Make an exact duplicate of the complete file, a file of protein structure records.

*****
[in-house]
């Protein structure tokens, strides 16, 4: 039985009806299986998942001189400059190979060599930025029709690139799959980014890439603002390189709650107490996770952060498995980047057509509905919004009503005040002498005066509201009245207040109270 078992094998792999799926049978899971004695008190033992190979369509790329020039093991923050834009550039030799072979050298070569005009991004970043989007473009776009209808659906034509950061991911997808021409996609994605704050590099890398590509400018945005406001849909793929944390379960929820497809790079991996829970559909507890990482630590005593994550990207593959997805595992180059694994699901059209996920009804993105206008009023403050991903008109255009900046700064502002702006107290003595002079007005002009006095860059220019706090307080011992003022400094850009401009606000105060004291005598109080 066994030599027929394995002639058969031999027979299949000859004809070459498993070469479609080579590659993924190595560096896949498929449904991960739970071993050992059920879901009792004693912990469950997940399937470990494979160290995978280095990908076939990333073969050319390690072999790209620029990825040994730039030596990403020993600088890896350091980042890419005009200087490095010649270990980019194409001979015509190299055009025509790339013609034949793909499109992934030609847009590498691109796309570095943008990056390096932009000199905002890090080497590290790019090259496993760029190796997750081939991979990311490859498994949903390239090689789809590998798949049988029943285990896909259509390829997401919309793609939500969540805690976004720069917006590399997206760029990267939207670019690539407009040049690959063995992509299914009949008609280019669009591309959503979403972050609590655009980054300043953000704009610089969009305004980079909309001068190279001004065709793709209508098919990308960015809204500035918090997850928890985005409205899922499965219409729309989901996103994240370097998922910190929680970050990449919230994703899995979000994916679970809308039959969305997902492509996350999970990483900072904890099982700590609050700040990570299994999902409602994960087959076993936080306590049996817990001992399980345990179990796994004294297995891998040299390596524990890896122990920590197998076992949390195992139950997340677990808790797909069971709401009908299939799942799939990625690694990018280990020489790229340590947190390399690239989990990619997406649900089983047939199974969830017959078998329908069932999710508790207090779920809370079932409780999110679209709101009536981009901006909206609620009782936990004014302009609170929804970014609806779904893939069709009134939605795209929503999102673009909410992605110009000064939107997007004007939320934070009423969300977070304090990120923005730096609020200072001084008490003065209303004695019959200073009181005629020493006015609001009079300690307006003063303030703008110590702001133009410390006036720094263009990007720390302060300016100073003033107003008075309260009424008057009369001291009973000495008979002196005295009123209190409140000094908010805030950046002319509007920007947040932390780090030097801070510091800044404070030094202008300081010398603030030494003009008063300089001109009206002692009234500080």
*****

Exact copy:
[in-house]
């Protein structure tokens, strides 16, 4: 039985009806299986998942001189400059190979060599930025029709690139799959980014890439603002390189709650107490996770952060498995980047057509509905919004009503005040002498005066509201009245207040109270 078992094998792999799926049978899971004695008190033992190979369509790329020039093991923050834009550039030799072979050298070569005009991004970043989007473009776009209808659906034509950061991911997808021409996609994605704050590099890398590509400018945005406001849909793929944390379960929820497809790079991996829970559909507890990482630590005593994550990207593959997805595992180059694994699901059209996920009804993105206008009023403050991903008109255009900046700064502002702006107290003595002079007005002009006095860059220019706090307080011992003022400094850009401009606000105060004291005598109080 066994030599027929394995002639058969031999027979299949000859004809070459498993070469479609080579590659993924190595560096896949498929449904991960739970071993050992059920879901009792004693912990469950997940399937470990494979160290995978280095990908076939990333073969050319390690072999790209620029990825040994730039030596990403020993600088890896350091980042890419005009200087490095010649270990980019194409001979015509190299055009025509790339013609034949793909499109992934030609847009590498691109796309570095943008990056390096932009000199905002890090080497590290790019090259496993760029190796997750081939991979990311490859498994949903390239090689789809590998798949049988029943285990896909259509390829997401919309793609939500969540805690976004720069917006590399997206760029990267939207670019690539407009040049690959063995992509299914009949008609280019669009591309959503979403972050609590655009980054300043953000704009610089969009305004980079909309001068190279001004065709793709209508098919990308960015809204500035918090997850928890985005409205899922499965219409729309989901996103994240370097998922910190929680970050990449919230994703899995979000994916679970809308039959969305997902492509996350999970990483900072904890099982700590609050700040990570299994999902409602994960087959076993936080306590049996817990001992399980345990179990796994004294297995891998040299390596524990890896122990920590197998076992949390195992139950997340677990808790797909069971709401009908299939799942799939990625690694990018280990020489790229340590947190390399690239989990990619997406649900089983047939199974969830017959078998329908069932999710508790207090779920809370079932409780999110679209709101009536981009901006909206609620009782936990004014302009609170929804970014609806779904893939069709009134939605795209929503999102673009909410992605110009000064939107997007004007939320934070009423969300977070304090990120923005730096609020200072001084008490003065209303004695019959200073009181005629020493006015609001009079300690307006003063303030703008110590702001133009410390006036720094263009990007720390302060300016100073003033107003008075309260009424008057009369001291009973000495008979002196005295009123209190409140000094908010805030950046002319509007920007947040932390780090030097801070510091800044404070030094202008300081010398603030030494003009008063300089001109009206002692009234500080």